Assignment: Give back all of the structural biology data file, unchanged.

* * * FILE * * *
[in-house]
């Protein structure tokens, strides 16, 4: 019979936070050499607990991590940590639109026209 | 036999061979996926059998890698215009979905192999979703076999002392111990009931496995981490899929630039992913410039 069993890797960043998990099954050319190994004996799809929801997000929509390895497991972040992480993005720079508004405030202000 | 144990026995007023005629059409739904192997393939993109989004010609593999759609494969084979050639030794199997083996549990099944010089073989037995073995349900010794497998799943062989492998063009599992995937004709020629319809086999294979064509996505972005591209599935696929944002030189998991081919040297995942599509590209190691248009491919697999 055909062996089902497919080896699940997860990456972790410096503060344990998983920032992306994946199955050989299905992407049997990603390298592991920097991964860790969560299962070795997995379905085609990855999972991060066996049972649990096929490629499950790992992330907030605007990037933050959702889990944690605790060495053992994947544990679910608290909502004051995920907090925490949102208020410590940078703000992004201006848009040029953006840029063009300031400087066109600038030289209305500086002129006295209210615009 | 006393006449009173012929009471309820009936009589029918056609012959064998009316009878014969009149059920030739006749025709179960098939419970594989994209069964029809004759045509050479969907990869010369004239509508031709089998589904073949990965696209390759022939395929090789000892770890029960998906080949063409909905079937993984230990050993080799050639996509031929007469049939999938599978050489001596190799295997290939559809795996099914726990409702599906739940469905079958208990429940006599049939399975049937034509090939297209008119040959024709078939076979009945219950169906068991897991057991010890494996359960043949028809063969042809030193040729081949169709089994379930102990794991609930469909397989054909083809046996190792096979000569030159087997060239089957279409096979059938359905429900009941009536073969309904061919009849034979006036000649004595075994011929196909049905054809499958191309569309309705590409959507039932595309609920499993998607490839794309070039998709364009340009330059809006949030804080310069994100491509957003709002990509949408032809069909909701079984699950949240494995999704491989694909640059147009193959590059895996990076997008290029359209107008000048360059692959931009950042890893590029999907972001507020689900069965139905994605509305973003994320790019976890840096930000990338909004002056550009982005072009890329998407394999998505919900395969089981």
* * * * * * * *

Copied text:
[in-house]
């Protein structure tokens, strides 16, 4: 019979936070050499607990991590940590639109026209 | 036999061979996926059998890698215009979905192999979703076999002392111990009931496995981490899929630039992913410039 069993890797960043998990099954050319190994004996799809929801997000929509390895497991972040992480993005720079508004405030202000 | 144990026995007023005629059409739904192997393939993109989004010609593999759609494969084979050639030794199997083996549990099944010089073989037995073995349900010794497998799943062989492998063009599992995937004709020629319809086999294979064509996505972005591209599935696929944002030189998991081919040297995942599509590209190691248009491919697999 055909062996089902497919080896699940997860990456972790410096503060344990998983920032992306994946199955050989299905992407049997990603390298592991920097991964860790969560299962070795997995379905085609990855999972991060066996049972649990096929490629499950790992992330907030605007990037933050959702889990944690605790060495053992994947544990679910608290909502004051995920907090925490949102208020410590940078703000992004201006848009040029953006840029063009300031400087066109600038030289209305500086002129006295209210615009 | 006393006449009173012929009471309820009936009589029918056609012959064998009316009878014969009149059920030739006749025709179960098939419970594989994209069964029809004759045509050479969907990869010369004239509508031709089998589904073949990965696209390759022939395929090789000892770890029960998906080949063409909905079937993984230990050993080799050639996509031929007469049939999938599978050489001596190799295997290939559809795996099914726990409702599906739940469905079958208990429940006599049939399975049937034509090939297209008119040959024709078939076979009945219950169906068991897991057991010890494996359960043949028809063969042809030193040729081949169709089994379930102990794991609930469909397989054909083809046996190792096979000569030159087997060239089957279409096979059938359905429900009941009536073969309904061919009849034979006036000649004595075994011929196909049905054809499958191309569309309705590409959507039932595309609920499993998607490839794309070039998709364009340009330059809006949030804080310069994100491509957003709002990509949408032809069909909701079984699950949240494995999704491989694909640059147009193959590059895996990076997008290029359209107008000048360059692959931009950042890893590029999907972001507020689900069965139905994605509305973003994320790019976890840096930000990338909004002056550009982005072009890329998407394999998505919900395969089981």